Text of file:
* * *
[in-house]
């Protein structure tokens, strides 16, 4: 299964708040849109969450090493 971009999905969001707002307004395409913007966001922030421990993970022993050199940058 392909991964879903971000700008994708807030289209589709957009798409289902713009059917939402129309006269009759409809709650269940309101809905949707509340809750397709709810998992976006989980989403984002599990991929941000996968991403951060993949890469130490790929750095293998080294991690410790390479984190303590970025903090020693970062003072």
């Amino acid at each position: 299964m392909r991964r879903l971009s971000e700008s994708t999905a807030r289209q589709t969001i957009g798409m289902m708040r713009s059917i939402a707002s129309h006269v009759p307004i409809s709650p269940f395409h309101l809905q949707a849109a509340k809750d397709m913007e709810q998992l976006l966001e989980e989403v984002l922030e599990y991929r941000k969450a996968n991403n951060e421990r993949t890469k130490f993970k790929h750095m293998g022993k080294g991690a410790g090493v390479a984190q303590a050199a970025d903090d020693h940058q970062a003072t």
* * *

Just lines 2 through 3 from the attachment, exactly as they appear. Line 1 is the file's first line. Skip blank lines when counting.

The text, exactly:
């Protein structure tokens, strides 16, 4: 299964708040849109969450090493 971009999905969001707002307004395409913007966001922030421990993970022993050199940058 392909991964879903971000700008994708807030289209589709957009798409289902713009059917939402129309006269009759409809709650269940309101809905949707509340809750397709709810998992976006989980989403984002599990991929941000996968991403951060993949890469130490790929750095293998080294991690410790390479984190303590970025903090020693970062003072």
């Amino acid at each position: 299964m392909r991964r879903l971009s971000e700008s994708t999905a807030r289209q589709t969001i957009g798409m289902m708040r713009s059917i939402a707002s129309h006269v009759p307004i409809s709650p269940f395409h309101l809905q949707a849109a509340k809750d397709m913007e709810q998992l976006l966001e989980e989403v984002l922030e599990y991929r941000k969450a996968n991403n951060e421990r993949t890469k130490f993970k790929h750095m293998g022993k080294g991690a410790g090493v390479a984190q303590a050199a970025d903090d020693h940058q970062a003072t």